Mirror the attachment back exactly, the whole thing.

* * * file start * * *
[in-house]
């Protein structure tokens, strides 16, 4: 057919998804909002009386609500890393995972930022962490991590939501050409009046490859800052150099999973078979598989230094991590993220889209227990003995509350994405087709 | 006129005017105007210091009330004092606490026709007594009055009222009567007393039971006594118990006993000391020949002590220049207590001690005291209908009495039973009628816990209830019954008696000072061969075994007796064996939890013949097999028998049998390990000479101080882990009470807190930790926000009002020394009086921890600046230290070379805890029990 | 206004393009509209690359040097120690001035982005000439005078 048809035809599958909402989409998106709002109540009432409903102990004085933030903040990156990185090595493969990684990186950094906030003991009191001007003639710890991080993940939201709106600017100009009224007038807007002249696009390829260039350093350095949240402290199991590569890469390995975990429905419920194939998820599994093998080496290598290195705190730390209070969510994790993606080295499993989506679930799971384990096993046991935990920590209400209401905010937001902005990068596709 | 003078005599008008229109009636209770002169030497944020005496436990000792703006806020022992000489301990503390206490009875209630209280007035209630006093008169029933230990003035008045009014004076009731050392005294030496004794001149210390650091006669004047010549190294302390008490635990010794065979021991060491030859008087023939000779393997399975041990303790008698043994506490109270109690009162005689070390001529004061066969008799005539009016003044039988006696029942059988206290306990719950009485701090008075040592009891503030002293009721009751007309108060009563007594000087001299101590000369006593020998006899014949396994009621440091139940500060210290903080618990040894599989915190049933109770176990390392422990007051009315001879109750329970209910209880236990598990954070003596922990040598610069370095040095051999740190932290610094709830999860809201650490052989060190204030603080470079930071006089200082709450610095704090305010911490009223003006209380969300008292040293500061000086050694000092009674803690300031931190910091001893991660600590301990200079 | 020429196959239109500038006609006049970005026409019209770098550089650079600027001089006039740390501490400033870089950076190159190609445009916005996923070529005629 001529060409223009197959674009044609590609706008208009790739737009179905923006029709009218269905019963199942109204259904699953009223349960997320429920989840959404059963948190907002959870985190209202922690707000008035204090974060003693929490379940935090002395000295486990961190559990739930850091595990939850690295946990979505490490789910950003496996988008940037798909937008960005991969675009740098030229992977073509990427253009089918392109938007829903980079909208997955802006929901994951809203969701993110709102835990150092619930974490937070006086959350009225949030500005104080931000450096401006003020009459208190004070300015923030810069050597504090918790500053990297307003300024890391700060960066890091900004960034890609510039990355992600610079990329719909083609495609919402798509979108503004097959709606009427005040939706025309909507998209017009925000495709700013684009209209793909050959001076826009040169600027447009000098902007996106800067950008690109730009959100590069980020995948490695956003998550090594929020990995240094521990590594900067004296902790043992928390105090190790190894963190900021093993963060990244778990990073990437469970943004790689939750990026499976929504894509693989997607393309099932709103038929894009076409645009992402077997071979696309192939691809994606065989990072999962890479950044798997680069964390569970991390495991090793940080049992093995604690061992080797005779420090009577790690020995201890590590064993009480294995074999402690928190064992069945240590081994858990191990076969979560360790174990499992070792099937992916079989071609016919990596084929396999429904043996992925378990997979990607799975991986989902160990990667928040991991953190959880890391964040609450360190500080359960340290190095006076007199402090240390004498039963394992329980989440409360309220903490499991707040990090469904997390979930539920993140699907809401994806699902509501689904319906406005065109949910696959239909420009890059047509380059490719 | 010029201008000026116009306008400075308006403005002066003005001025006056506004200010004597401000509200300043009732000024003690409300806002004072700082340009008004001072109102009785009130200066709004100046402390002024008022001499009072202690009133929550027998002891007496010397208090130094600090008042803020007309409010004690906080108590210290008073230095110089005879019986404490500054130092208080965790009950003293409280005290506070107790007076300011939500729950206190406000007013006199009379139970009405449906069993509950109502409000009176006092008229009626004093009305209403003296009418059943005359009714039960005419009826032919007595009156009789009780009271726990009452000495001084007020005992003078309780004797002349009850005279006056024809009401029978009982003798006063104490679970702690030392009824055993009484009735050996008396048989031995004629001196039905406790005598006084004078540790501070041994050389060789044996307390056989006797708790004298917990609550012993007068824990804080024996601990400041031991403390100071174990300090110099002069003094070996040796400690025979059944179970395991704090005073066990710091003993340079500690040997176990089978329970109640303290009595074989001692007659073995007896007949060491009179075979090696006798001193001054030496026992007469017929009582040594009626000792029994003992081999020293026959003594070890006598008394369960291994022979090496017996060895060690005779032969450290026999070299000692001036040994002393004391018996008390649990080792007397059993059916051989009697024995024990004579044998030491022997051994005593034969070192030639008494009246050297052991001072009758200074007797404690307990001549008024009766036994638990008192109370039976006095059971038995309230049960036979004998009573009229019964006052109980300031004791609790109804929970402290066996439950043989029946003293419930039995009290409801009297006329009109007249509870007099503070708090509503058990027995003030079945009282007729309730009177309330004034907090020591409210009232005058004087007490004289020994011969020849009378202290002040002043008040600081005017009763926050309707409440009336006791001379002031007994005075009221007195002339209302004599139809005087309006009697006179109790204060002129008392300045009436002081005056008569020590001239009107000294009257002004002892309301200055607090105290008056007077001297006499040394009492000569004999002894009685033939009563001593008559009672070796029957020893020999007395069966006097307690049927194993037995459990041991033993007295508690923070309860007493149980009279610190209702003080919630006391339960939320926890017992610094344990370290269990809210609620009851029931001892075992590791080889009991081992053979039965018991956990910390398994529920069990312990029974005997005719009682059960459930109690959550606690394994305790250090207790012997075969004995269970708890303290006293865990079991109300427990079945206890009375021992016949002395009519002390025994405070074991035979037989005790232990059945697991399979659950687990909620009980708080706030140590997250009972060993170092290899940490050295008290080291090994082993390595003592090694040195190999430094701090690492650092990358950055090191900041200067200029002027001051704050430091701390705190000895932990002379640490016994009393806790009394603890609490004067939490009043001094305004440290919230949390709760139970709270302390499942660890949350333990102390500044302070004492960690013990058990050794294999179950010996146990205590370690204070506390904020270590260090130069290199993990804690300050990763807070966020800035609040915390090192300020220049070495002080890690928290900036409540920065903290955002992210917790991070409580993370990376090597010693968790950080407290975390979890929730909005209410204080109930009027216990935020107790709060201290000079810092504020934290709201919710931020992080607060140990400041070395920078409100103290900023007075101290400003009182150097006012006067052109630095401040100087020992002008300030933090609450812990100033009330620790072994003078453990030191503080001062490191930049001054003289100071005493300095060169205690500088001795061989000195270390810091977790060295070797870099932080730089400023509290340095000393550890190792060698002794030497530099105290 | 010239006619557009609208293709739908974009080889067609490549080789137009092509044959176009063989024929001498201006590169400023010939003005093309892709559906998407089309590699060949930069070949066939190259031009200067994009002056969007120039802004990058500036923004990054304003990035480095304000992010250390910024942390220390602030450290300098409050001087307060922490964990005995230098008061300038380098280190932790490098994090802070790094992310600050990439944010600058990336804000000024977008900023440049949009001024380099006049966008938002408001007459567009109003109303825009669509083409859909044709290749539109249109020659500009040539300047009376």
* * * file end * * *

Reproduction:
[in-house]
């Protein structure tokens, strides 16, 4: 057919998804909002009386609500890393995972930022962490991590939501050409009046490859800052150099999973078979598989230094991590993220889209227990003995509350994405087709 | 006129005017105007210091009330004092606490026709007594009055009222009567007393039971006594118990006993000391020949002590220049207590001690005291209908009495039973009628816990209830019954008696000072061969075994007796064996939890013949097999028998049998390990000479101080882990009470807190930790926000009002020394009086921890600046230290070379805890029990 | 206004393009509209690359040097120690001035982005000439005078 048809035809599958909402989409998106709002109540009432409903102990004085933030903040990156990185090595493969990684990186950094906030003991009191001007003639710890991080993940939201709106600017100009009224007038807007002249696009390829260039350093350095949240402290199991590569890469390995975990429905419920194939998820599994093998080496290598290195705190730390209070969510994790993606080295499993989506679930799971384990096993046991935990920590209400209401905010937001902005990068596709 | 003078005599008008229109009636209770002169030497944020005496436990000792703006806020022992000489301990503390206490009875209630209280007035209630006093008169029933230990003035008045009014004076009731050392005294030496004794001149210390650091006669004047010549190294302390008490635990010794065979021991060491030859008087023939000779393997399975041990303790008698043994506490109270109690009162005689070390001529004061066969008799005539009016003044039988006696029942059988206290306990719950009485701090008075040592009891503030002293009721009751007309108060009563007594000087001299101590000369006593020998006899014949396994009621440091139940500060210290903080618990040894599989915190049933109770176990390392422990007051009315001879109750329970209910209880236990598990954070003596922990040598610069370095040095051999740190932290610094709830999860809201650490052989060190204030603080470079930071006089200082709450610095704090305010911490009223003006209380969300008292040293500061000086050694000092009674803690300031931190910091001893991660600590301990200079 | 020429196959239109500038006609006049970005026409019209770098550089650079600027001089006039740390501490400033870089950076190159190609445009916005996923070529005629 001529060409223009197959674009044609590609706008208009790739737009179905923006029709009218269905019963199942109204259904699953009223349960997320429920989840959404059963948190907002959870985190209202922690707000008035204090974060003693929490379940935090002395000295486990961190559990739930850091595990939850690295946990979505490490789910950003496996988008940037798909937008960005991969675009740098030229992977073509990427253009089918392109938007829903980079909208997955802006929901994951809203969701993110709102835990150092619930974490937070006086959350009225949030500005104080931000450096401006003020009459208190004070300015923030810069050597504090918790500053990297307003300024890391700060960066890091900004960034890609510039990355992600610079990329719909083609495609919402798509979108503004097959709606009427005040939706025309909507998209017009925000495709700013684009209209793909050959001076826009040169600027447009000098902007996106800067950008690109730009959100590069980020995948490695956003998550090594929020990995240094521990590594900067004296902790043992928390105090190790190894963190900021093993963060990244778990990073990437469970943004790689939750990026499976929504894509693989997607393309099932709103038929894009076409645009992402077997071979696309192939691809994606065989990072999962890479950044798997680069964390569970991390495991090793940080049992093995604690061992080797005779420090009577790690020995201890590590064993009480294995074999402690928190064992069945240590081994858990191990076969979560360790174990499992070792099937992916079989071609016919990596084929396999429904043996992925378990997979990607799975991986989902160990990667928040991991953190959880890391964040609450360190500080359960340290190095006076007199402090240390004498039963394992329980989440409360309220903490499991707040990090469904997390979930539920993140699907809401994806699902509501689904319906406005065109949910696959239909420009890059047509380059490719 | 010029201008000026116009306008400075308006403005002066003005001025006056506004200010004597401000509200300043009732000024003690409300806002004072700082340009008004001072109102009785009130200066709004100046402390002024008022001499009072202690009133929550027998002891007496010397208090130094600090008042803020007309409010004690906080108590210290008073230095110089005879019986404490500054130092208080965790009950003293409280005290506070107790007076300011939500729950206190406000007013006199009379139970009405449906069993509950109502409000009176006092008229009626004093009305209403003296009418059943005359009714039960005419009826032919007595009156009789009780009271726990009452000495001084007020005992003078309780004797002349009850005279006056024809009401029978009982003798006063104490679970702690030392009824055993009484009735050996008396048989031995004629001196039905406790005598006084004078540790501070041994050389060789044996307390056989006797708790004298917990609550012993007068824990804080024996601990400041031991403390100071174990300090110099002069003094070996040796400690025979059944179970395991704090005073066990710091003993340079500690040997176990089978329970109640303290009595074989001692007659073995007896007949060491009179075979090696006798001193001054030496026992007469017929009582040594009626000792029994003992081999020293026959003594070890006598008394369960291994022979090496017996060895060690005779032969450290026999070299000692001036040994002393004391018996008390649990080792007397059993059916051989009697024995024990004579044998030491022997051994005593034969070192030639008494009246050297052991001072009758200074007797404690307990001549008024009766036994638990008192109370039976006095059971038995309230049960036979004998009573009229019964006052109980300031004791609790109804929970402290066996439950043989029946003293419930039995009290409801009297006329009109007249509870007099503070708090509503058990027995003030079945009282007729309730009177309330004034907090020591409210009232005058004087007490004289020994011969020849009378202290002040002043008040600081005017009763926050309707409440009336006791001379002031007994005075009221007195002339209302004599139809005087309006009697006179109790204060002129008392300045009436002081005056008569020590001239009107000294009257002004002892309301200055607090105290008056007077001297006499040394009492000569004999002894009685033939009563001593008559009672070796029957020893020999007395069966006097307690049927194993037995459990041991033993007295508690923070309860007493149980009279610190209702003080919630006391339960939320926890017992610094344990370290269990809210609620009851029931001892075992590791080889009991081992053979039965018991956990910390398994529920069990312990029974005997005719009682059960459930109690959550606690394994305790250090207790012997075969004995269970708890303290006293865990079991109300427990079945206890009375021992016949002395009519002390025994405070074991035979037989005790232990059945697991399979659950687990909620009980708080706030140590997250009972060993170092290899940490050295008290080291090994082993390595003592090694040195190999430094701090690492650092990358950055090191900041200067200029002027001051704050430091701390705190000895932990002379640490016994009393806790009394603890609490004067939490009043001094305004440290919230949390709760139970709270302390499942660890949350333990102390500044302070004492960690013990058990050794294999179950010996146990205590370690204070506390904020270590260090130069290199993990804690300050990763807070966020800035609040915390090192300020220049070495002080890690928290900036409540920065903290955002992210917790991070409580993370990376090597010693968790950080407290975390979890929730909005209410204080109930009027216990935020107790709060201290000079810092504020934290709201919710931020992080607060140990400041070395920078409100103290900023007075101290400003009182150097006012006067052109630095401040100087020992002008300030933090609450812990100033009330620790072994003078453990030191503080001062490191930049001054003289100071005493300095060169205690500088001795061989000195270390810091977790060295070797870099932080730089400023509290340095000393550890190792060698002794030497530099105290 | 010239006619557009609208293709739908974009080889067609490549080789137009092509044959176009063989024929001498201006590169400023010939003005093309892709559906998407089309590699060949930069070949066939190259031009200067994009002056969007120039802004990058500036923004990054304003990035480095304000992010250390910024942390220390602030450290300098409050001087307060922490964990005995230098008061300038380098280190932790490098994090802070790094992310600050990439944010600058990336804000000024977008900023440049949009001024380099006049966008938002408001007459567009109003109303825009669509083409859909044709290749539109249109020659500009040539300047009376």